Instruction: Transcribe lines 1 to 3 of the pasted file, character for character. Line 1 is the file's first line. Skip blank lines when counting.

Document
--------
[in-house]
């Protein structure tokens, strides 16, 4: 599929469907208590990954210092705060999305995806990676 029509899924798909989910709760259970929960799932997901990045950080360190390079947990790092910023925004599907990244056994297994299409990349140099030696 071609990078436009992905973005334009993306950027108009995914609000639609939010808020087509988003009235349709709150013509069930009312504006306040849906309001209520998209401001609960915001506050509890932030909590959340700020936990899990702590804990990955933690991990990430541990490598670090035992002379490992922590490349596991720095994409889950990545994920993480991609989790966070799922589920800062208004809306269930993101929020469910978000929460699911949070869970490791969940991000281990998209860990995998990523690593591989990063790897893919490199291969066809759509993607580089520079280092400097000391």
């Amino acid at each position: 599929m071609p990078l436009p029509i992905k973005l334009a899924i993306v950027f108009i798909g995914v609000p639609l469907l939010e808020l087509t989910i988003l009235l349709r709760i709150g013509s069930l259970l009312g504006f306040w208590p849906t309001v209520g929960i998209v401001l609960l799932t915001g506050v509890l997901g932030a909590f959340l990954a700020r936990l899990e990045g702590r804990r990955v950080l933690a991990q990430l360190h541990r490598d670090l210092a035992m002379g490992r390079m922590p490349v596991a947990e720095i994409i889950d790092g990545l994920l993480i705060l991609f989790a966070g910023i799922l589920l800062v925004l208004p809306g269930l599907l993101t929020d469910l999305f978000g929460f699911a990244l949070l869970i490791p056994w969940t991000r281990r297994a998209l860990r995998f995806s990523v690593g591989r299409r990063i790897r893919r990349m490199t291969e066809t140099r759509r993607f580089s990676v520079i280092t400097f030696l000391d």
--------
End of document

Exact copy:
[in-house]
């Protein structure tokens, strides 16, 4: 599929469907208590990954210092705060999305995806990676 029509899924798909989910709760259970929960799932997901990045950080360190390079947990790092910023925004599907990244056994297994299409990349140099030696 071609990078436009992905973005334009993306950027108009995914609000639609939010808020087509988003009235349709709150013509069930009312504006306040849906309001209520998209401001609960915001506050509890932030909590959340700020936990899990702590804990990955933690991990990430541990490598670090035992002379490992922590490349596991720095994409889950990545994920993480991609989790966070799922589920800062208004809306269930993101929020469910978000929460699911949070869970490791969940991000281990998209860990995998990523690593591989990063790897893919490199291969066809759509993607580089520079280092400097000391």
């Amino acid at each position: 599929m071609p990078l436009p029509i992905k973005l334009a899924i993306v950027f108009i798909g995914v609000p639609l469907l939010e808020l087509t989910i988003l009235l349709r709760i709150g013509s069930l259970l009312g504006f306040w208590p849906t309001v209520g929960i998209v401001l609960l799932t915001g506050v509890l997901g932030a909590f959340l990954a700020r936990l899990e990045g702590r804990r990955v950080l933690a991990q990430l360190h541990r490598d670090l210092a035992m002379g490992r390079m922590p490349v596991a947990e720095i994409i889950d790092g990545l994920l993480i705060l991609f989790a966070g910023i799922l589920l800062v925004l208004p809306g269930l599907l993101t929020d469910l999305f978000g929460f699911a990244l949070l869970i490791p056994w969940t991000r281990r297994a998209l860990r995998f995806s990523v690593g591989r299409r990063i790897r893919r990349m490199t291969e066809t140099r759509r993607f580089s990676v520079i280092t400097f030696l000391d």